MAYRA BELTRAN / HOUSTON CHRONICLE VIA AP
The Exxon refinery in Beaumont, Texas, remained flooded in areas on Monday in the wake of Hurricane Rita. How Hawaii's gas prices will be affected by the hurricane-ravaged Gulf Coast remains to be seen.
With the maximum cost for wholesale gasoline set to go up by a quarter on Monday, opponents of the state's price cap have renewed calls for the law's repeal or suspension by the governor.
But what would repealing the law do?
The short answer from analysts: Nobody knows for sure.
"Hawaii is a unique gasoline market," said David Hackett, president of Stillwater Associates, an oil and gas industry consulting firm, in an e-mail. "Everyone who participates in this market struggles to find an accurate way to measure it with outside benchmarks."
Supporters of the "gas cap" stand by the law, arguing that with more time mainland markets will stabilize and Hawaii consumers will benefit. The new law ties Hawaii's prices to three mainland markets, including the hurricane-ravaged Gulf Coast.
Opponents say that because Hawaii's oil is imported from Alaska and Asia, island prices would not have increased as drastically as they have in recent weeks but for the price cap.
House Republicans, who oppose the cap and want it repealed, contend that Hawaii's prices are about 26 cents a gallon higher than they would be without the new price cap law.
The argument is based on calculations showing that retail gas prices in Oregon and Washington -- two states that also have refineries and import oil from Alaska and Asia -- have only gone up about 6 cents since Sept. 1, compared with Hawaii's prices, which have increased 32 cents.
"It's killing us that they're making our price dependent on other markets," said Rep. Galen Fox (R, Waikiki-Ala Moana).
Hackett said the comparison "may be relevant," but he has not done a similar analysis.
Jack Suyderhoud, a business economics professor at the University of Hawaii, said he also had not done the analysis. "Using these prices as a benchmark is not unreasonable," he said in an e-mail. "However, I don't know if the movement of Hawaii prices would have matched the movement of the (Washington) and (Oregon) prices."
House Majority Leader Marcus Oshiro (D, Wahiawa-Poamoho) has called the GOP's comparison with the Pacific Northwest misleading.
Since the law took effect Sept. 1, consumers here have seen abnormally large price fluctuations. During the first two weeks of the caps, wholesale prices increased 72 cents before coming down 59 cents in the past two weeks.
Price caps for next week are 25 cents higher than this week, reflecting an increase in spot wholesale gas prices in the Gulf Coast, New York and Los Angeles -- the three markets upon which Hawaii's price cap formula is based.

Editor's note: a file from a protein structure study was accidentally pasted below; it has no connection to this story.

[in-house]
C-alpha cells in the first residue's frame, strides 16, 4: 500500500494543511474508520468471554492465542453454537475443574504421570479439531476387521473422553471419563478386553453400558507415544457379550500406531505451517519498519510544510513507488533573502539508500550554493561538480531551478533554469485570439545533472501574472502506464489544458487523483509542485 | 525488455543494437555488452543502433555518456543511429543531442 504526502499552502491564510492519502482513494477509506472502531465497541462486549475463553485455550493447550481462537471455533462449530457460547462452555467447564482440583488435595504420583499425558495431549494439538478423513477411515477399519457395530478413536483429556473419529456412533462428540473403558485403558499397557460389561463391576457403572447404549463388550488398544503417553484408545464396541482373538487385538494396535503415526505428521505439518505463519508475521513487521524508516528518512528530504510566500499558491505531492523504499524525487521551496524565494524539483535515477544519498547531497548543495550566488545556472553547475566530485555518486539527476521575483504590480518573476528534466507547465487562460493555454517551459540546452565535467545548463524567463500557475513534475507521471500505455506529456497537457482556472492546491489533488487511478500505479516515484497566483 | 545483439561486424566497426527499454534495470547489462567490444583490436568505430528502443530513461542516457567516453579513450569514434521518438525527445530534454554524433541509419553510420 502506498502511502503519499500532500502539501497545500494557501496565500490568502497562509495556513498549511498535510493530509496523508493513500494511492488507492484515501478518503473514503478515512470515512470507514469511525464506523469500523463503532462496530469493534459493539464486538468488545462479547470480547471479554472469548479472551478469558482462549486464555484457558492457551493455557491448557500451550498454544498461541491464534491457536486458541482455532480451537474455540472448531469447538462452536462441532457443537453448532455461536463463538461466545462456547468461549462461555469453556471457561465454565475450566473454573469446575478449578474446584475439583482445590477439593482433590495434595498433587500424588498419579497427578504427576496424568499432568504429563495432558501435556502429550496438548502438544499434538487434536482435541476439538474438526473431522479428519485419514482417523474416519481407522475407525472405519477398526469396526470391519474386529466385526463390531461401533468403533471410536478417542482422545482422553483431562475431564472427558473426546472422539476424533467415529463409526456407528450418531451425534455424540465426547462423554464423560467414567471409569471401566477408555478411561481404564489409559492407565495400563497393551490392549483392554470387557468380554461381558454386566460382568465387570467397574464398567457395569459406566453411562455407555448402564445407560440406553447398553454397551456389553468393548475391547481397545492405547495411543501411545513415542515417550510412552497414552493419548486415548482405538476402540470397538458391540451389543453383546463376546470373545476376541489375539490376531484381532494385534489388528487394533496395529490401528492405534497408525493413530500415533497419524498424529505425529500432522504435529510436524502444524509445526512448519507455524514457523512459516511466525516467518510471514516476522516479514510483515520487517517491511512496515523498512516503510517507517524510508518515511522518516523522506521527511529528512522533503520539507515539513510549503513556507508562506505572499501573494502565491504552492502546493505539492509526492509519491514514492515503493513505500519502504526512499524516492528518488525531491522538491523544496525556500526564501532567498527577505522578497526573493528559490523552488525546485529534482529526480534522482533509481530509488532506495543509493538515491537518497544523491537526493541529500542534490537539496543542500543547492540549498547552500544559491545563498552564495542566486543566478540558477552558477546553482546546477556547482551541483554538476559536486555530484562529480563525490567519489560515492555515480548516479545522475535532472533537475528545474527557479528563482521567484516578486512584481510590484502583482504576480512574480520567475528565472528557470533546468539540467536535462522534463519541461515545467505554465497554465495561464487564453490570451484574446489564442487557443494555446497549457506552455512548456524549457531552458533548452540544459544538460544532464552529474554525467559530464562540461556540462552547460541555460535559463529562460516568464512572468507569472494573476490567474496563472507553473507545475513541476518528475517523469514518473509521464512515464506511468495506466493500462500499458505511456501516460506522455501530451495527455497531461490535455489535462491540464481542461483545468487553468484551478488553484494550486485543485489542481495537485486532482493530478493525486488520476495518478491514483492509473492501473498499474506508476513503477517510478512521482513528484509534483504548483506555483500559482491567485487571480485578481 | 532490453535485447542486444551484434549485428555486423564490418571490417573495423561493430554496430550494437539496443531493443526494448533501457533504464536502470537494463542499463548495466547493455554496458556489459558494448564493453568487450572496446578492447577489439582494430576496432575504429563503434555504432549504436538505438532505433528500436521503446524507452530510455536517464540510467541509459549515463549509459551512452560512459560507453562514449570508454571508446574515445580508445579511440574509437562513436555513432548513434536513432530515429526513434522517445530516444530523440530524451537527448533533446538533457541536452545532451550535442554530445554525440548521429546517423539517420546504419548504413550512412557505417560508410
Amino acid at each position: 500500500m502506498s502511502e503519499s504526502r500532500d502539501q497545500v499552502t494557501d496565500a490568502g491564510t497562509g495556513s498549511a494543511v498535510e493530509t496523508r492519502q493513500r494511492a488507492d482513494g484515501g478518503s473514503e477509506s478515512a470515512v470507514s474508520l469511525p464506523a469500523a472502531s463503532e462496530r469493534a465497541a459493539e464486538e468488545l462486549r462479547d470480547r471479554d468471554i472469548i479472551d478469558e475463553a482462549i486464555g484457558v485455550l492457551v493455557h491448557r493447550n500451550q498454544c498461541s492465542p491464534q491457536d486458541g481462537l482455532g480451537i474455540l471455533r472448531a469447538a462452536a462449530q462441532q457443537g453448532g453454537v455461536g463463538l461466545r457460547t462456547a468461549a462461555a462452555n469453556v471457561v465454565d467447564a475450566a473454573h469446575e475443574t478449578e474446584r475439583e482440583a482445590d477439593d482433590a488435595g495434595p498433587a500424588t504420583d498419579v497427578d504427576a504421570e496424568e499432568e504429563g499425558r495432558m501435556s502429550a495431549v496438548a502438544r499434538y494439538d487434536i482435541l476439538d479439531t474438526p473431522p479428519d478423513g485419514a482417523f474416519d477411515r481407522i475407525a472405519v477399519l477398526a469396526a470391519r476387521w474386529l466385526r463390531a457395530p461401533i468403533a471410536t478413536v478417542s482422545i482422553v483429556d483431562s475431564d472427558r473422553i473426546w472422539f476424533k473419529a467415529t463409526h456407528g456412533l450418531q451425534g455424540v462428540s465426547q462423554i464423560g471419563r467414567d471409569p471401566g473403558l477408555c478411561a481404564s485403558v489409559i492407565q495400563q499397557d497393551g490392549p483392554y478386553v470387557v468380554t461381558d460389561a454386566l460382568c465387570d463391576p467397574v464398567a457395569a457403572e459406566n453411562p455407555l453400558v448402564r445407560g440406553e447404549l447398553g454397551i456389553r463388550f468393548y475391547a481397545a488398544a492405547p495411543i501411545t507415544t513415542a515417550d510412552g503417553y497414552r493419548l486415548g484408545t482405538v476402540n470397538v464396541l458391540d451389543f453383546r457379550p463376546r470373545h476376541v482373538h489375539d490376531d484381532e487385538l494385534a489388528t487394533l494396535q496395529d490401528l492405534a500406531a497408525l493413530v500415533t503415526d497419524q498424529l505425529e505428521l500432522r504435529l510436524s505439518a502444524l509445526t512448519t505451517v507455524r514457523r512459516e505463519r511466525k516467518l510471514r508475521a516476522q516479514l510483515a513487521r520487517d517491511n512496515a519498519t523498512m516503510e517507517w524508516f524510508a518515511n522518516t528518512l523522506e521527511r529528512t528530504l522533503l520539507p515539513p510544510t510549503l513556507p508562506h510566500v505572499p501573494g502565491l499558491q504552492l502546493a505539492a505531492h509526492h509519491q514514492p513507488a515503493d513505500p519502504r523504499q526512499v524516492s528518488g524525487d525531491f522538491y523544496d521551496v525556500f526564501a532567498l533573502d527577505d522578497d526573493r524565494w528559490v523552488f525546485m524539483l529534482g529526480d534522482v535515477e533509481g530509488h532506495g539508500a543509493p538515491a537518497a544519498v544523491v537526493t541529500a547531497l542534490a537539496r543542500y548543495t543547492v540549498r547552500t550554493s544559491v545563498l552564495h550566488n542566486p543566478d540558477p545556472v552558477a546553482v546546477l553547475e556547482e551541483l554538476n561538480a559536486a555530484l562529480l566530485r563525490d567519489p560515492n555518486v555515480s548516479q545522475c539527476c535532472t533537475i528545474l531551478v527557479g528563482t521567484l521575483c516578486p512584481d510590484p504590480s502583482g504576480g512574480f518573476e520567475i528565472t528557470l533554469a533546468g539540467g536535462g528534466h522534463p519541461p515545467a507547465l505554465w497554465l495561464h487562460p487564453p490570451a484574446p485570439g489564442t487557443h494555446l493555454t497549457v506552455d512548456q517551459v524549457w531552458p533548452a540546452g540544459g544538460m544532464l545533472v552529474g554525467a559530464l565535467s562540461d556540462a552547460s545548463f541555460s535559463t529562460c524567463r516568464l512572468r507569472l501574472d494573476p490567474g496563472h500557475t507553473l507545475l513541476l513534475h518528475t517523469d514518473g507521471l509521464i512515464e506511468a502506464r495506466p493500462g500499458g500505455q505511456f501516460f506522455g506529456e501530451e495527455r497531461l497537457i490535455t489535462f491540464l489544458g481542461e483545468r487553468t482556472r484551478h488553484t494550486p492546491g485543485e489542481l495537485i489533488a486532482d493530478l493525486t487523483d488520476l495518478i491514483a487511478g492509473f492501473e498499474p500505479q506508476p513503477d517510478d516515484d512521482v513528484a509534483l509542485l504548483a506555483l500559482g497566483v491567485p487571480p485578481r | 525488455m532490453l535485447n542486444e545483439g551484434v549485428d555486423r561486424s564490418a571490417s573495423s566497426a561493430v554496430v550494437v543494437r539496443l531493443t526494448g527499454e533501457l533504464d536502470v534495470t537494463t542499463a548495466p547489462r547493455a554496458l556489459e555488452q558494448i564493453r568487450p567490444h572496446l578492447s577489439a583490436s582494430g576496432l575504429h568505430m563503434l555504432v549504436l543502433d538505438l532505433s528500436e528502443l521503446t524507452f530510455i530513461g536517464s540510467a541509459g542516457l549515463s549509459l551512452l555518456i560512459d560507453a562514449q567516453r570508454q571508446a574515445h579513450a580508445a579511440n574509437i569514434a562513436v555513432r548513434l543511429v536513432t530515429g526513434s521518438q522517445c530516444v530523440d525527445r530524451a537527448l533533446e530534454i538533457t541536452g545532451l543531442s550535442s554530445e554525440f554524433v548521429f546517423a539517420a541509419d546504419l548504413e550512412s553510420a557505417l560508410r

Larger increases are expected nationwide as oil companies continue what is expected to be a slow recovery from Hurricane Rita, the second storm to cause major disruptions to Gulf Coast oil facilities in the last month.
On the Gulf Coast, about a dozen refineries in Texas and Louisiana have yet to restart after suffering damage and power failures from Rita.
"The overall picture for the refineries is bleak," said Scott Meyers, senior trading analyst for New York brokerage Pioneer Futures Inc.
Hawaii has seen a slight lag before island prices mirror mainland trends, largely because the weekly caps are posted each Wednesday and based on data from the five previous business days.
Still, Hawaii's statewide average for regular unleaded has been the highest in the country since last week, coming in at $3.27 a gallon yesterday, 25 cents higher than runner-up Washington, D.C., and 46 cents higher than the national average, according to AAA's Fuel Gauge Report.
Under the new price caps, if refiners and wholesalers charge up to the maximum allowed, the cost for regular unleaded on Oahu could be about $3.30 a gallon, including all adjustments, taxes and an assumed dealer markup of about 12 cents. Prices could be about $3.41 on Kauai, $3.46 on Maui, $3.38 in Hilo and $3.40 in Kona.
In some locations, prices are already at or above those projections.
Dealer markups are not governed by the price cap, but supporters of the law say there is enough competition at the retail level to keep prices competitive.
On Oahu yesterday, prices ranged from $3.10 and $3.11 a gallon in Manoa and Kahala, respectively, to $3.19 a gallon at stations closer to downtown. One of the lowest prices was at Costco Wholesale Club in Iwilei, where regular unleaded sold for $3.08 a gallon.
Under the current caps, Oahu prices would be about $2.92 a gallon without any dealer markup. It is unclear exactly how much of gasoline costs are markup versus wholesale costs, because wholesale prices are kept confidential for competitive reasons.
Oshiro has said the competition is good, and called it "positive that consumers are now shopping around for the best prices."
Opponents argue that motorists are shopping around for prices that are higher than they should be because of the caps.
Without the caps, Suyderhoud said, prices in Hawaii likely would revert to previous trends: less tendency to spring up quickly or come down quickly.
Price cap supporters say isle pump prices have historically increased any time mainland oil production has been affected and that the cap will help bring fairness to island prices.
The Associated Press contributed to this report.